Researchers looked at the immune cell mix after Lemtrada depleted many of those cells. They discovered that certain B-cells repopulate the body earlier than key regulatory T-cells, leading to an imbalanced immune system that is prone to turn on itself.
Although the findings pertained specifically to Lemtrada, they suggest that naturally occurring immune cell imbalance could lead to autoimmune diseases, researchers said.
The insight opens the door to scientists developing ways to counter the imbalance to protect MS patients from additional diseases
A key lesson from the study was the importance of fully analyzing and publishing clinical-trial information.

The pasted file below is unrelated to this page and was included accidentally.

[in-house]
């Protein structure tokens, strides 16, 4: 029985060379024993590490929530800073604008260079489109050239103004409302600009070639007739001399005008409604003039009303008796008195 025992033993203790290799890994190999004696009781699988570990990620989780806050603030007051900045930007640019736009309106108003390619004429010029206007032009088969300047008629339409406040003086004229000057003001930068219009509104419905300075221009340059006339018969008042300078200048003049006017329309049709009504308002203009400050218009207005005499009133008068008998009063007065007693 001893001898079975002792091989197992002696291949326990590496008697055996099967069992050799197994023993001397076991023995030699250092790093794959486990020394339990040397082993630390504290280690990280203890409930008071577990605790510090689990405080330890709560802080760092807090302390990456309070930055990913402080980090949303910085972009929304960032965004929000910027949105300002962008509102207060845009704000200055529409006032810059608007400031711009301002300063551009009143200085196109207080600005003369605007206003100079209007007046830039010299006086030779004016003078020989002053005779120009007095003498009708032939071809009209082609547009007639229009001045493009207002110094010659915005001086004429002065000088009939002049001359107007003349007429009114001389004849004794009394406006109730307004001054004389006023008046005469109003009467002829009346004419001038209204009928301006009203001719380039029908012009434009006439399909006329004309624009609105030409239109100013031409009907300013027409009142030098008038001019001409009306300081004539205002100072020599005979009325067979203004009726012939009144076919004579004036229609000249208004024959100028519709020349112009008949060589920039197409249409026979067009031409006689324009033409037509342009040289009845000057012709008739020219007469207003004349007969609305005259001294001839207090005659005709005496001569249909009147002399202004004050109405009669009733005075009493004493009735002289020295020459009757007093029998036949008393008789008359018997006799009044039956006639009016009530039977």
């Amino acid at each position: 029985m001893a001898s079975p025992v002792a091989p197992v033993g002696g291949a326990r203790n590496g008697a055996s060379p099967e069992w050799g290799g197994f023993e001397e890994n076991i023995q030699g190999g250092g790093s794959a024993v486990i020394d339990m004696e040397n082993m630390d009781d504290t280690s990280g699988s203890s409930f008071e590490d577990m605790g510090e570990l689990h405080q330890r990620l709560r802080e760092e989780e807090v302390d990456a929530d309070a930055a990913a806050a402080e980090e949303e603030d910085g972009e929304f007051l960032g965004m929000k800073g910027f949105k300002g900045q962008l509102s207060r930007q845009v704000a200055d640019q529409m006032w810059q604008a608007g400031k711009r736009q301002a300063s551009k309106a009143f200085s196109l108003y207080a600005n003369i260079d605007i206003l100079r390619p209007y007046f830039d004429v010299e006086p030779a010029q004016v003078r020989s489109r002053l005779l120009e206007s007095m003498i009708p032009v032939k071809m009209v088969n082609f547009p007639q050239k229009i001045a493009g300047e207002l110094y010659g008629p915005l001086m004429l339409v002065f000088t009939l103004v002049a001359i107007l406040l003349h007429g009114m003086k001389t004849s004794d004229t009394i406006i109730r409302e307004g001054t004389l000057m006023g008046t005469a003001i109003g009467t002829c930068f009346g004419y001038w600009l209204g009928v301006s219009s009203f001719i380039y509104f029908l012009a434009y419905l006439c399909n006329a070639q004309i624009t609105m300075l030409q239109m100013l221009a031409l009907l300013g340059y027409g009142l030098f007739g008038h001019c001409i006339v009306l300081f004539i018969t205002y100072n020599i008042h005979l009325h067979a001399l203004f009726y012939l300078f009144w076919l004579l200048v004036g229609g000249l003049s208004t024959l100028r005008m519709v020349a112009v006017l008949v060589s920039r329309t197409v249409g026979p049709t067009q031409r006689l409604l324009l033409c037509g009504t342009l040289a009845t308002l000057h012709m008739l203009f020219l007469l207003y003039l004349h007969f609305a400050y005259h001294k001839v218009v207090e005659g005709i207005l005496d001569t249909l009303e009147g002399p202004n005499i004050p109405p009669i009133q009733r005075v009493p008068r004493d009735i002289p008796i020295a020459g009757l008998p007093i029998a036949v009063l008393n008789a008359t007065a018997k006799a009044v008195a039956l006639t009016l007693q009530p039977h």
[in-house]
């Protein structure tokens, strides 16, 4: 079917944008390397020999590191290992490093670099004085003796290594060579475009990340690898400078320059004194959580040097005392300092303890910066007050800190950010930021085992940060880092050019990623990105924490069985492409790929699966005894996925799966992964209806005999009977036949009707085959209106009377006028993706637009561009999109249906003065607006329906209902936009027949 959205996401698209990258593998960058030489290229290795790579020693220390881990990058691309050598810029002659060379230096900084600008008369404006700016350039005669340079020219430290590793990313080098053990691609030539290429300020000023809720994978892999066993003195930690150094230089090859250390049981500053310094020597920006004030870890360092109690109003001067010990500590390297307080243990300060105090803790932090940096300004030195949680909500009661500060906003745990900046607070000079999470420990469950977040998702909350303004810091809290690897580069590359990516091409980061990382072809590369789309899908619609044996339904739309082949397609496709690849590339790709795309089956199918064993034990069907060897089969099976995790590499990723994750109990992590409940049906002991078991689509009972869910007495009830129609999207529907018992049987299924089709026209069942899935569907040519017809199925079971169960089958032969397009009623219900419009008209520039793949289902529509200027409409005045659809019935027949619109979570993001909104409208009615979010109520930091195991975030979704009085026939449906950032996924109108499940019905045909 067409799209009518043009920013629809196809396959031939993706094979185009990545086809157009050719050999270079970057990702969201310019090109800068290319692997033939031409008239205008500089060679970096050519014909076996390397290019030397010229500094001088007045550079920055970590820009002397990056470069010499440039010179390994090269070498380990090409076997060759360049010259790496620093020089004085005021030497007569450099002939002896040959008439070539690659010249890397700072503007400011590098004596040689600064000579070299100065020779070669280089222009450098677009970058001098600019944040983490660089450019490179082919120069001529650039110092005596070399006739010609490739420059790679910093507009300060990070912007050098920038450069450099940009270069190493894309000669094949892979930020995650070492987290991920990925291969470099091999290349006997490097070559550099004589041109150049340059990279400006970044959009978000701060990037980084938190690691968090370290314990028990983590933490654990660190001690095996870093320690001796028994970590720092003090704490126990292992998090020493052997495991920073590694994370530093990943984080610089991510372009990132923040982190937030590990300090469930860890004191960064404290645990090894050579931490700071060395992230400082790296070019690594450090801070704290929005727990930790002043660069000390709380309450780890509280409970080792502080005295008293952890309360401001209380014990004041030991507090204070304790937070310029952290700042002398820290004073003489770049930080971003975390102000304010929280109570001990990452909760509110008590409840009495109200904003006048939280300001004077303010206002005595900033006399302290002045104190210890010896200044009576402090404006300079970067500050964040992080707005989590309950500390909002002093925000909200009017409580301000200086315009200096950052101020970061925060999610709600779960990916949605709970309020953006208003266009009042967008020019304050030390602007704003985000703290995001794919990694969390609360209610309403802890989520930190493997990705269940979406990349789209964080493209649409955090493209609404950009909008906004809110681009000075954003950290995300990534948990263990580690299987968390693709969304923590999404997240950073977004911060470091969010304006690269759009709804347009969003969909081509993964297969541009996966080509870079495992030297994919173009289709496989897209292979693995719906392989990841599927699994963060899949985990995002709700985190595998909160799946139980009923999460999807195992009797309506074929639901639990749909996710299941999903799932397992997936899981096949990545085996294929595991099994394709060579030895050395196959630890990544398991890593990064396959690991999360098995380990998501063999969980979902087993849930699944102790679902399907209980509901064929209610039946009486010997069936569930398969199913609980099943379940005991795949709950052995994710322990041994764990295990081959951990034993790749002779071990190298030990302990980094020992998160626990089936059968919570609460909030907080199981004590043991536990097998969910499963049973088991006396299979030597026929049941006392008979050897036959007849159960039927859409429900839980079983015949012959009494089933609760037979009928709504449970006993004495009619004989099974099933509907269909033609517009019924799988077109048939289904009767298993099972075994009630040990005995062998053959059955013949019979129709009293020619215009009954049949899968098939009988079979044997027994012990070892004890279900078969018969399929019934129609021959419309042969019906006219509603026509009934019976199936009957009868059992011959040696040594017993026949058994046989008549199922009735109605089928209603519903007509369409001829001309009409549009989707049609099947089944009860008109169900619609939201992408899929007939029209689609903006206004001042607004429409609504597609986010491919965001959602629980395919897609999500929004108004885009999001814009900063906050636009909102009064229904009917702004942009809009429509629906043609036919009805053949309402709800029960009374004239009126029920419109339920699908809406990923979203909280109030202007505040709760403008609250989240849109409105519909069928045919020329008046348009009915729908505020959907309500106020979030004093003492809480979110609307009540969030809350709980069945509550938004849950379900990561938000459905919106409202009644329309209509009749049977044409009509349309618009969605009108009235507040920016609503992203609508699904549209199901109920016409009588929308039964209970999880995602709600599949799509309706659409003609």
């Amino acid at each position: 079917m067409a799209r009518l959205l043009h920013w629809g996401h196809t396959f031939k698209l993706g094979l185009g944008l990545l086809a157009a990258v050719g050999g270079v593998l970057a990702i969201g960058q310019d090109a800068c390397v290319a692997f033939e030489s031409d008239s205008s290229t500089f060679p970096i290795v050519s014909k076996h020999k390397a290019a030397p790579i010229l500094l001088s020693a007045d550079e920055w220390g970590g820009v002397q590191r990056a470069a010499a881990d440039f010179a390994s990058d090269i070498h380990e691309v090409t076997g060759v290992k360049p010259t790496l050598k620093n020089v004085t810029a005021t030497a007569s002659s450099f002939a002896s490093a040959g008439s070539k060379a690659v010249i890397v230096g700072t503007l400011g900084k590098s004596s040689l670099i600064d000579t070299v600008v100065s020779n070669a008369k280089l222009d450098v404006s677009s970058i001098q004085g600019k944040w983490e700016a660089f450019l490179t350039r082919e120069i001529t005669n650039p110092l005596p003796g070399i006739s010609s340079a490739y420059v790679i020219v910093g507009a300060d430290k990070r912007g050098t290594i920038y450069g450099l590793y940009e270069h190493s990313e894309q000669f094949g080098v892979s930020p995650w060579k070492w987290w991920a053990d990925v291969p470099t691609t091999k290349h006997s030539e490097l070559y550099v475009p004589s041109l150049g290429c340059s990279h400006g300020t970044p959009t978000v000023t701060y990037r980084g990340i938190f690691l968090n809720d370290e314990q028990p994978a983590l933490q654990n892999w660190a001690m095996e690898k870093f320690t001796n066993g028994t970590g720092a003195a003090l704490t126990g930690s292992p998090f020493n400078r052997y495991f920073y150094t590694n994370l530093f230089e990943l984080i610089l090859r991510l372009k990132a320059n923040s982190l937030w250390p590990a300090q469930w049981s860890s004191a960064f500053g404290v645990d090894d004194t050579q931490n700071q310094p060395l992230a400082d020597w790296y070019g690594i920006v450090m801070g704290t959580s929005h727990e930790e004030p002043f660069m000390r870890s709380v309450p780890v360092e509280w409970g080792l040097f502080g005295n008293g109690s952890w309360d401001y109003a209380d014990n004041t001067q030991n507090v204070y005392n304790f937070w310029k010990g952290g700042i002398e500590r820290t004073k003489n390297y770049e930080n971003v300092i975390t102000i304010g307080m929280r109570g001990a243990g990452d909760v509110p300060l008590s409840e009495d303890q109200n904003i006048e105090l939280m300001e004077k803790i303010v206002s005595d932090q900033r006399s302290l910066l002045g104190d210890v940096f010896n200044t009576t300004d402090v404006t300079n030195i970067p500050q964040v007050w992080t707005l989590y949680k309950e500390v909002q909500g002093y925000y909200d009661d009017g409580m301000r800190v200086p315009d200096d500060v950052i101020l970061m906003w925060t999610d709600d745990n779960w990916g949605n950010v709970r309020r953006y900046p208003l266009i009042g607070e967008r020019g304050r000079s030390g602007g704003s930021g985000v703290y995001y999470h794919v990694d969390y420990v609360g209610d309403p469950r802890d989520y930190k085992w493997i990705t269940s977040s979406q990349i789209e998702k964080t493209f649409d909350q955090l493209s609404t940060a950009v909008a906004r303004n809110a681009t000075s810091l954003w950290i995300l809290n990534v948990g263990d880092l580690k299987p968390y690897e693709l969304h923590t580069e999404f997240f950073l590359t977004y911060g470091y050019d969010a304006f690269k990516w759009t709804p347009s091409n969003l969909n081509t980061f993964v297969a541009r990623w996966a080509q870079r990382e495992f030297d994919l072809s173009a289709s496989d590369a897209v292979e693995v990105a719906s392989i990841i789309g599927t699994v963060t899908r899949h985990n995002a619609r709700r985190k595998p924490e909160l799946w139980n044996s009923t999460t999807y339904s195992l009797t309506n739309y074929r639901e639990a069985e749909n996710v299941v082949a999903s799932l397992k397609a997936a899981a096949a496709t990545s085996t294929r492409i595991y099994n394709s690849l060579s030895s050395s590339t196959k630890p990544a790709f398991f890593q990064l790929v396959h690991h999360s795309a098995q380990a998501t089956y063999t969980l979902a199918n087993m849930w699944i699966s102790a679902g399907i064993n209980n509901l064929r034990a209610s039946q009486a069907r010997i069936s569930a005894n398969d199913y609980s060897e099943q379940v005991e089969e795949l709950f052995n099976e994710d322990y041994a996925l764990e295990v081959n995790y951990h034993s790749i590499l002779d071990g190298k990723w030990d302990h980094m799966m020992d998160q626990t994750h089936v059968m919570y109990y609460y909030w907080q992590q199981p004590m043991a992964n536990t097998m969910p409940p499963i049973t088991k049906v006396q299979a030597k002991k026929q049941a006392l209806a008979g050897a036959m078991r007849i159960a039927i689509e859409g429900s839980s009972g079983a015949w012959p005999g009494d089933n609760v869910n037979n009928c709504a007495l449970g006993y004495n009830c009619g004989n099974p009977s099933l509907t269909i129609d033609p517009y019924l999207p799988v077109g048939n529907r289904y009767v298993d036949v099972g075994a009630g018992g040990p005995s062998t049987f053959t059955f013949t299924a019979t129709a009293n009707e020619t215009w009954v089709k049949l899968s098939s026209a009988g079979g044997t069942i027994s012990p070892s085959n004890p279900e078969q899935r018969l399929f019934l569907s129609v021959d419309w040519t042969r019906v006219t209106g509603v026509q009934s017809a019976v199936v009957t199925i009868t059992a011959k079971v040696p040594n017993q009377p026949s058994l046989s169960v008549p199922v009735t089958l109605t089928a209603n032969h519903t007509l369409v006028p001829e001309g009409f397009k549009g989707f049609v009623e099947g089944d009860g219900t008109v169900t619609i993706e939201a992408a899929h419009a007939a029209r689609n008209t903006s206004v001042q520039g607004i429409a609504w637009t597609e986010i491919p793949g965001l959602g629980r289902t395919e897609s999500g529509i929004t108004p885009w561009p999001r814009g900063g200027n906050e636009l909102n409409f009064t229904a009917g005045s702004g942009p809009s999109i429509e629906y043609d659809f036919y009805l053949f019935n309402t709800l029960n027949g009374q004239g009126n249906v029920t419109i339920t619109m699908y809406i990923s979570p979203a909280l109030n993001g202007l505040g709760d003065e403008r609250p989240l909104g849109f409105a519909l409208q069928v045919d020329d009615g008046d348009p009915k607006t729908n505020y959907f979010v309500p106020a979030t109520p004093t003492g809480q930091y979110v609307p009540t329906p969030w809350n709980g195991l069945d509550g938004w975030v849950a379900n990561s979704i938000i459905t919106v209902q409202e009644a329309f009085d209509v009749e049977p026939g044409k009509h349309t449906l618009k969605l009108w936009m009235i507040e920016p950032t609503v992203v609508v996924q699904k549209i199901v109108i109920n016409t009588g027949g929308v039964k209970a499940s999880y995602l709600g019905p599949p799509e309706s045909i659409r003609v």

The research, “Interpreting Lymphocyte Reconstitution Data From the Pivotal Phase 3 Trials of Alemtuzumab,” was published in the journal JAMA Neurology.
Researchers from Queen Mary University of London used a Freedom of Information request to the European Medicines Agency to obtain full results of the Phase 3 clinical trials of Lemtrada.
Scientists know that many people who take Lemtrada develop autoimmune diseases. Those who conducted the trials had presented some of the unpublished information at conferences, but had yet to submit studies involving those results to scientific journals.
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